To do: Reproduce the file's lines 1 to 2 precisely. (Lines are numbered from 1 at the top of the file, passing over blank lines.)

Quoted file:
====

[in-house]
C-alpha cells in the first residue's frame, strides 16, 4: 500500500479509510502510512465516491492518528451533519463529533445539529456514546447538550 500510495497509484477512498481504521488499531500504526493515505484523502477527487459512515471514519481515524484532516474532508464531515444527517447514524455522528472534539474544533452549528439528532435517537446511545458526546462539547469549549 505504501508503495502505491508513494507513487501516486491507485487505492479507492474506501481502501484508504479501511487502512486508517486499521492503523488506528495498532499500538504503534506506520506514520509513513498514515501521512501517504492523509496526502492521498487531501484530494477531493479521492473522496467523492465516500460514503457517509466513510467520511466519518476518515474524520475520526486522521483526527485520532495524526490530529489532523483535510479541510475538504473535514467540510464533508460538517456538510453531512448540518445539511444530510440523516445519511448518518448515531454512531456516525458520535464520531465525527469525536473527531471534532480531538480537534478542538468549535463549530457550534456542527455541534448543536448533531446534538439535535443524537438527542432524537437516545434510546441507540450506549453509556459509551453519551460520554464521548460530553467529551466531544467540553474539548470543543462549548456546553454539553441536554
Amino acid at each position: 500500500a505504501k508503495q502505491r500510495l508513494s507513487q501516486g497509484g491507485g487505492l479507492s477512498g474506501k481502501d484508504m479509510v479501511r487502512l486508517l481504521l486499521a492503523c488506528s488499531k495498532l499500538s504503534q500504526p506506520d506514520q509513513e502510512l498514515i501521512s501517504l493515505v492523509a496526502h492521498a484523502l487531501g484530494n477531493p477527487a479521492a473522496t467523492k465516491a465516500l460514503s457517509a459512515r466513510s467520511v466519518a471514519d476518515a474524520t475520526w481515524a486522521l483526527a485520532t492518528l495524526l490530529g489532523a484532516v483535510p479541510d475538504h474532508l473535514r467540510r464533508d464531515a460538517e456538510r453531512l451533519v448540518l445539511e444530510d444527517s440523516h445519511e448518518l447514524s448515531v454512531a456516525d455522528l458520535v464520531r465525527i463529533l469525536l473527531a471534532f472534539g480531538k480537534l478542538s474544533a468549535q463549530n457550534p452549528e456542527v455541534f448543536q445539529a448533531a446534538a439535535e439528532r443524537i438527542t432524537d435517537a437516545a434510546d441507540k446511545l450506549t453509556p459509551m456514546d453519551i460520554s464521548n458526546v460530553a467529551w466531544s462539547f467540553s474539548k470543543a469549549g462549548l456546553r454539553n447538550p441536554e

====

[in-house]
C-alpha cells in the first residue's frame, strides 16, 4: 500500500479509510502510512465516491492518528451533519463529533445539529456514546447538550 500510495497509484477512498481504521488499531500504526493515505484523502477527487459512515471514519481515524484532516474532508464531515444527517447514524455522528472534539474544533452549528439528532435517537446511545458526546462539547469549549 505504501508503495502505491508513494507513487501516486491507485487505492479507492474506501481502501484508504479501511487502512486508517486499521492503523488506528495498532499500538504503534506506520506514520509513513498514515501521512501517504492523509496526502492521498487531501484530494477531493479521492473522496467523492465516500460514503457517509466513510467520511466519518476518515474524520475520526486522521483526527485520532495524526490530529489532523483535510479541510475538504473535514467540510464533508460538517456538510453531512448540518445539511444530510440523516445519511448518518448515531454512531456516525458520535464520531465525527469525536473527531471534532480531538480537534478542538468549535463549530457550534456542527455541534448543536448533531446534538439535535443524537438527542432524537437516545434510546441507540450506549453509556459509551453519551460520554464521548460530553467529551466531544467540553474539548470543543462549548456546553454539553441536554